March 26, 2014

CHICAGO (March 26)—A survey commissioned by the SMART-TD Illinois Legislative Board shows that Illinoisans strongly support Amtrak and want freight trains to remain manned by two-person crews.

“This means voter sentiment in Illinois is almost perfectly aligned with our union’s priorities,” said SMART-TD Illinois Legislative Director Robert W. Guy.

“Voters are opposed to any effort to reduce Amtrak passenger-train service and are very nervous about attempts to operate freight trains with only one crew member,” Guy said.

The results came in a statewide poll commissioned by the union, designed by DFM Research in St. Paul, Minn., and conducted in telephone interviews by Stone Research Services of Indianapolis.

Stone personnel interviewed 680 randomly selected Illinois residents, after which DFM tabulated and analyzed the figures. Interviewees were not told that SMART-TD was the sponsor of the poll.

“The results were overwhelmingly supportive of the SMART-TD positions on these issues,” Guy said. “Eighty-seven percent of those contacted were pro-Amtrak, with 33 per cent saying service should remain the same and 54 per cent saying it should be increased.”

When residents were asked their opinions about the federal Safe Freight Act, which would mandate that all freight trains have no less than two certified crew members, their response was equally solid.

“Eighty-six percent supported the Act, known as H.R. 3040,” Guy said. “Only eight per cent said they believed freight trains could be operated safely by only one crew member.”

Guy said the gratifying results reflect an increase in “railroad consciousness” among the state’s residents.

“Despite occasional congressional criticism and intermittent negative media coverage, Amtrak is popular in Illinois and growing more so,” he said.

“Anyone who spends time in the vicinity of Chicago Union Station can see Amtrak riders towing their suitcases down the sidewalks leading to or from the depot,” he said. “People of all ages from Downstate use the trains to visit Chicago, and Chicago-area college students use Amtrak to reach the universities in Champaign-Urbana, Carbondale, Normal, Galesburg and Macomb. Amtrak may not always be front-page news, but it’s become part of a lot of people’s lives in Illinois.”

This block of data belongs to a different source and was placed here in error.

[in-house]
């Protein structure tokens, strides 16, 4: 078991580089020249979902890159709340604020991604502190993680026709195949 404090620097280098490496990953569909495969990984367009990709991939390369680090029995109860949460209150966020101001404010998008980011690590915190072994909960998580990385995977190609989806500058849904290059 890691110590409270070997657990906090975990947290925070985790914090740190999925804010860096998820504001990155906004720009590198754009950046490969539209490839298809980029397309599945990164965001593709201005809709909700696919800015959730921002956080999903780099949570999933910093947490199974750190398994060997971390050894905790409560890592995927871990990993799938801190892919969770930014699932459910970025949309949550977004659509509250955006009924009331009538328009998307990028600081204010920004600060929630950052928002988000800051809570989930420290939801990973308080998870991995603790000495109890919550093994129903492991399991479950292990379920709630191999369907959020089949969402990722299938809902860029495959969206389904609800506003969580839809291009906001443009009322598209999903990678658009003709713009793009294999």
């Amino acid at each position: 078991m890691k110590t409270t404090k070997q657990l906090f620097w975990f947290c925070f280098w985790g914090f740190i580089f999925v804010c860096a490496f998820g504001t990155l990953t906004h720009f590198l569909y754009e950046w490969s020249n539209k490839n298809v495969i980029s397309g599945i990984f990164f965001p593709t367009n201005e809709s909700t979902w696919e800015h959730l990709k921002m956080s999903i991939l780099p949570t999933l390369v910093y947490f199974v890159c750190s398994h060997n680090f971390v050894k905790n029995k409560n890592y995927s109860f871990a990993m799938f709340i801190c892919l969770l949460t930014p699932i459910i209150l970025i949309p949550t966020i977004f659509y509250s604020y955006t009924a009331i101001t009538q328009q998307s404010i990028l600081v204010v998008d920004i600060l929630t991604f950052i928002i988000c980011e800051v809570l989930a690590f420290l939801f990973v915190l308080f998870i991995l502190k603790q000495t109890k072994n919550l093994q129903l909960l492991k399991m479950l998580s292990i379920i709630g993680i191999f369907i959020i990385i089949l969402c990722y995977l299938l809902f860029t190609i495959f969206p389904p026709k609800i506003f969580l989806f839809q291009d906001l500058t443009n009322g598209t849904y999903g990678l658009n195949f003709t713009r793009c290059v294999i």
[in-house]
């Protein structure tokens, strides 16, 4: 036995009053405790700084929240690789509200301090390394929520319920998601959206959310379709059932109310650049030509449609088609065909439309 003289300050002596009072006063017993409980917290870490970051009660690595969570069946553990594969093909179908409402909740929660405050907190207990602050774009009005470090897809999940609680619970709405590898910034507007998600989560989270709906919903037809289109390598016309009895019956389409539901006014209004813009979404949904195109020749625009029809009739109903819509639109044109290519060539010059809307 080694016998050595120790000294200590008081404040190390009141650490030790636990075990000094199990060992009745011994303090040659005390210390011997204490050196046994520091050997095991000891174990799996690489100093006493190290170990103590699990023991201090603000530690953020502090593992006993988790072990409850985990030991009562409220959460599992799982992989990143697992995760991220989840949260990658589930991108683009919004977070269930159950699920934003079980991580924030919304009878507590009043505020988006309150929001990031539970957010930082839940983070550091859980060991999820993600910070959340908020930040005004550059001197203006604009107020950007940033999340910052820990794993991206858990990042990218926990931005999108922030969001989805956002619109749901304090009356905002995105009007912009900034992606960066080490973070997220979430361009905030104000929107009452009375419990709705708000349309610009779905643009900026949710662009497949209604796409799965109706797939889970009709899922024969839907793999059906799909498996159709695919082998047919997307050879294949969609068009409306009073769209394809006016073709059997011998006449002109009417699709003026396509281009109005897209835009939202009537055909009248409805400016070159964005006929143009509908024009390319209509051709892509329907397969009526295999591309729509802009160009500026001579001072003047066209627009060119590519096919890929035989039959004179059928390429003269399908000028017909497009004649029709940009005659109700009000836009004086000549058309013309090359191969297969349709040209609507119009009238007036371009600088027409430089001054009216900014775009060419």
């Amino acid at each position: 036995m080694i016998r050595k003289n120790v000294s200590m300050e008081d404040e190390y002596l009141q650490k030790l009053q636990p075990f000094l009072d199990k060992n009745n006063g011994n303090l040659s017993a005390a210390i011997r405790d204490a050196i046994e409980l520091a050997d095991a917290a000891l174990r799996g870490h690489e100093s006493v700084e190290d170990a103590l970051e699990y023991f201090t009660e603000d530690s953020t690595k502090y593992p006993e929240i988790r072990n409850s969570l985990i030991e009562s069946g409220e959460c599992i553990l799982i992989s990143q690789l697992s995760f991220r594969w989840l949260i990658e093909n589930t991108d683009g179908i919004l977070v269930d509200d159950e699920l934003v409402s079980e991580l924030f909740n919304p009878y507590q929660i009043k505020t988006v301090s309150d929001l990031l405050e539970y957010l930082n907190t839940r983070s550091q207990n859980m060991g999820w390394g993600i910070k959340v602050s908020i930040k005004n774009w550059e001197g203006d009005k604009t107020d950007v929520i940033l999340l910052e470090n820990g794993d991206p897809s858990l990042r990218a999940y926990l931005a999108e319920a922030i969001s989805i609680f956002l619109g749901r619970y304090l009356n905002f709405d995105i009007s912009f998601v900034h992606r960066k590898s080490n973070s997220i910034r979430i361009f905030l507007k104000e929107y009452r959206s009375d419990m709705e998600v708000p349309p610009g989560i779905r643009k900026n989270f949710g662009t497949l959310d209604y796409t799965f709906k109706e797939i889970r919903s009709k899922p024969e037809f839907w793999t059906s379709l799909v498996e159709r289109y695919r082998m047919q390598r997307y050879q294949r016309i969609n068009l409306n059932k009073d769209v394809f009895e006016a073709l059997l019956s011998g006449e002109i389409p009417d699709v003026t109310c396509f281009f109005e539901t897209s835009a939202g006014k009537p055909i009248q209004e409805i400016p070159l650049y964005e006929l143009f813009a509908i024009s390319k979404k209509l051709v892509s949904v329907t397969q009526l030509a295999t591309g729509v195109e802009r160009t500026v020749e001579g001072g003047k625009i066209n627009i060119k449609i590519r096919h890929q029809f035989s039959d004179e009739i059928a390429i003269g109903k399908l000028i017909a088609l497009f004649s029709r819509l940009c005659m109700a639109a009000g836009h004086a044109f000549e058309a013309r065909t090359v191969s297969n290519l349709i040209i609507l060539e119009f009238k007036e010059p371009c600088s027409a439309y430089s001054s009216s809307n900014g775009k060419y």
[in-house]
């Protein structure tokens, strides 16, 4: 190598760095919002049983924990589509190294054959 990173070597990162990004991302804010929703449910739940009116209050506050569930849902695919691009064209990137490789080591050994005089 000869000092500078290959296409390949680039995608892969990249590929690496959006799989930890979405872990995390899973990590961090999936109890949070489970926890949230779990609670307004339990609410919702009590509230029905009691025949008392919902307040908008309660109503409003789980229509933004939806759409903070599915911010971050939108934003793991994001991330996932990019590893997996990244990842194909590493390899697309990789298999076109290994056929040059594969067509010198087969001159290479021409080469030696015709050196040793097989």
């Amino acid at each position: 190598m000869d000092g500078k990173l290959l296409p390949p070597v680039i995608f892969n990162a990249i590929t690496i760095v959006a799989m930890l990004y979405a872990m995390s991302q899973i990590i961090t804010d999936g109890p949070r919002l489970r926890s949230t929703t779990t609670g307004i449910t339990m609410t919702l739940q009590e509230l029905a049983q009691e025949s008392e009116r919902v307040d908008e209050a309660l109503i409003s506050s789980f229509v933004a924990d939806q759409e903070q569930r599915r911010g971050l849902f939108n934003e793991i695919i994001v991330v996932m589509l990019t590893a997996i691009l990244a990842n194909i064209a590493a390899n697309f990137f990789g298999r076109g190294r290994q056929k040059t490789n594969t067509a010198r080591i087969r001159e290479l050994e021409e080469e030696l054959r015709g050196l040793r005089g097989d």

Even people who don’t ride the trains have become dependent on them, Guys said.

“Families expect Amtrak to get their kids to school and back, and Chicago merchants, hotels, restaurants, and entertainment venues depend on Amtrak to bring them customers.”

Guy said the strong feelings about two-person crews probably are attributable to media coverage of derailments, particularly recent stories involving trains carrying crude oil.

“People may not be experts on train operation or railroad safety, but when they are repeatedly exposed to coverage of exploding tank cars and then are told that the railroads would like to operate their freight trains with only one crew member on board, it triggers an alarm in most peoples’ heads,” he said. “Something just doesn’t sound right.”

Guy said those interviewed were skeptical about the rail carriers’ dedication to safety.

“The general public seem to feel that rail employees are more likely than management to have peoples’ interest and safety at heart,” Guy said.

“When asked who they trust more to promote the right policies regarding railroad safety, 73% said railroad employees, compared to 17% for railroad management,” Guy said. That’s pretty telling.”

Guy said the union’s job now is to translate the public’s feelings into political action.

“When we reach out to our U.S. Representatives for a vote on H.R. 3040 we should be referencing this survey,” he said. “It provides elected officials with a direct pipeline into public opinion.”

Guy said the telephone survey was truly representative of the state’s demographics, with 40 per cent of those interviewed coming from Cook County, 20 per cent from the collar counties and the balance from Downstate.

“That’s exactly how Illinois’ population is distributed,” he said.

DFM said males made up 49 per cent of those interviewed, while females accounted for 51 per cent. Forty per cent of respondents were 18 to 39 years of age, 43 per cent were between 40 and 64 while 17 per cent were 65 or older. Whites accounted for 65 per cent of those contacted, with African-Americans making up 15 per cent and “All Others” 20 per cent.

“That’s an accurate demographic profile of our state at this time, so it can be presumed that the survey results represent an accurate account of how the typical Illinois voter feels about passenger trains and freight trains,” Guy said. “Our union’s job now is to mobilize this public sentiment and turn it into political action.”